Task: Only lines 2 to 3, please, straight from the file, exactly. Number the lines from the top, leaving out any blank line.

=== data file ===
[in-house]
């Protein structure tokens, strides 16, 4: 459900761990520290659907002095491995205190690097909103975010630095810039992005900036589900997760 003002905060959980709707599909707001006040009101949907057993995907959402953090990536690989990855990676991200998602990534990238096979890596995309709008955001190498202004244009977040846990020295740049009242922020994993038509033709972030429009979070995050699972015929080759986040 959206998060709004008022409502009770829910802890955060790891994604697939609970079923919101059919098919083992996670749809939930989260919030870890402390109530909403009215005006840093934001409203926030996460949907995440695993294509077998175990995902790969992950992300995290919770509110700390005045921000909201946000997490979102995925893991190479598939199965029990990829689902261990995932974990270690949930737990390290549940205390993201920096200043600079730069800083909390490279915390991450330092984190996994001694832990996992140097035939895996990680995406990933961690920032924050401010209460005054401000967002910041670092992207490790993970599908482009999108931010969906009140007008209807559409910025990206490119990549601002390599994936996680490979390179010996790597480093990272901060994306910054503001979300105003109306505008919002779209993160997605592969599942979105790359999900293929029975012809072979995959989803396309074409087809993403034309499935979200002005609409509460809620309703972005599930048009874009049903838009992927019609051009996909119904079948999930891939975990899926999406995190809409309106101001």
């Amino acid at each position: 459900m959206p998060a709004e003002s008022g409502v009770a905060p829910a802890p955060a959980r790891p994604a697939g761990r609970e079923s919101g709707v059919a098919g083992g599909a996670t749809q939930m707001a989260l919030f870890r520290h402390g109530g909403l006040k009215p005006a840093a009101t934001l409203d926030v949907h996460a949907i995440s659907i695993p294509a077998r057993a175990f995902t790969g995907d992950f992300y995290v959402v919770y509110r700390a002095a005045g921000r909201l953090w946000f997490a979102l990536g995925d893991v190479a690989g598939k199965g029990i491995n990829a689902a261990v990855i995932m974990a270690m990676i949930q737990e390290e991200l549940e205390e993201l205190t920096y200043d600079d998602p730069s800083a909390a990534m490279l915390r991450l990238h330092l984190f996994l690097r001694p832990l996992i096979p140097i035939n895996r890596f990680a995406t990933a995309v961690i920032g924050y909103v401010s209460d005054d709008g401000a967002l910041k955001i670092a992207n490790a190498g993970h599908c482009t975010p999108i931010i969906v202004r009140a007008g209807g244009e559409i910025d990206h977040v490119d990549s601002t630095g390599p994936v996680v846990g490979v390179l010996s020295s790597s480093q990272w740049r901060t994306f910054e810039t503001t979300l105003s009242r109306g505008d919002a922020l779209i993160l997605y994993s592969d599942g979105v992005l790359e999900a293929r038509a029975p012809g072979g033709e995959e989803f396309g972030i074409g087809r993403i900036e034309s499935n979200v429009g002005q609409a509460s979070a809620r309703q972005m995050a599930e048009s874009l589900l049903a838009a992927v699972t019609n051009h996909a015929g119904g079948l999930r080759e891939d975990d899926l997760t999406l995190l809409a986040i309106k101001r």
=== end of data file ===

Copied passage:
């Protein structure tokens, strides 16, 4: 459900761990520290659907002095491995205190690097909103975010630095810039992005900036589900997760 003002905060959980709707599909707001006040009101949907057993995907959402953090990536690989990855990676991200998602990534990238096979890596995309709008955001190498202004244009977040846990020295740049009242922020994993038509033709972030429009979070995050699972015929080759986040 959206998060709004008022409502009770829910802890955060790891994604697939609970079923919101059919098919083992996670749809939930989260919030870890402390109530909403009215005006840093934001409203926030996460949907995440695993294509077998175990995902790969992950992300995290919770509110700390005045921000909201946000997490979102995925893991190479598939199965029990990829689902261990995932974990270690949930737990390290549940205390993201920096200043600079730069800083909390490279915390991450330092984190996994001694832990996992140097035939895996990680995406990933961690920032924050401010209460005054401000967002910041670092992207490790993970599908482009999108931010969906009140007008209807559409910025990206490119990549601002390599994936996680490979390179010996790597480093990272901060994306910054503001979300105003109306505008919002779209993160997605592969599942979105790359999900293929029975012809072979995959989803396309074409087809993403034309499935979200002005609409509460809620309703972005599930048009874009049903838009992927019609051009996909119904079948999930891939975990899926999406995190809409309106101001």
């Amino acid at each position: 459900m959206p998060a709004e003002s008022g409502v009770a905060p829910a802890p955060a959980r790891p994604a697939g761990r609970e079923s919101g709707v059919a098919g083992g599909a996670t749809q939930m707001a989260l919030f870890r520290h402390g109530g909403l006040k009215p005006a840093a009101t934001l409203d926030v949907h996460a949907i995440s659907i695993p294509a077998r057993a175990f995902t790969g995907d992950f992300y995290v959402v919770y509110r700390a002095a005045g921000r909201l953090w946000f997490a979102l990536g995925d893991v190479a690989g598939k199965g029990i491995n990829a689902a261990v990855i995932m974990a270690m990676i949930q737990e390290e991200l549940e205390e993201l205190t920096y200043d600079d998602p730069s800083a909390a990534m490279l915390r991450l990238h330092l984190f996994l690097r001694p832990l996992i096979p140097i035939n895996r890596f990680a995406t990933a995309v961690i920032g924050y909103v401010s209460d005054d709008g401000a967002l910041k955001i670092a992207n490790a190498g993970h599908c482009t975010p999108i931010i969906v202004r009140a007008g209807g244009e559409i910025d990206h977040v490119d990549s601002t630095g390599p994936v996680v846990g490979v390179l010996s020295s790597s480093q990272w740049r901060t994306f910054e810039t503001t979300l105003s009242r109306g505008d919002a922020l779209i993160l997605y994993s592969d599942g979105v992005l790359e999900a293929r038509a029975p012809g072979g033709e995959e989803f396309g972030i074409g087809r993403i900036e034309s499935n979200v429009g002005q609409a509460s979070a809620r309703q972005m995050a599930e048009s874009l589900l049903a838009a992927v699972t019609n051009h996909a015929g119904g079948l999930r080759e891939d975990d899926l997760t999406l995190l809409a986040i309106k101001r």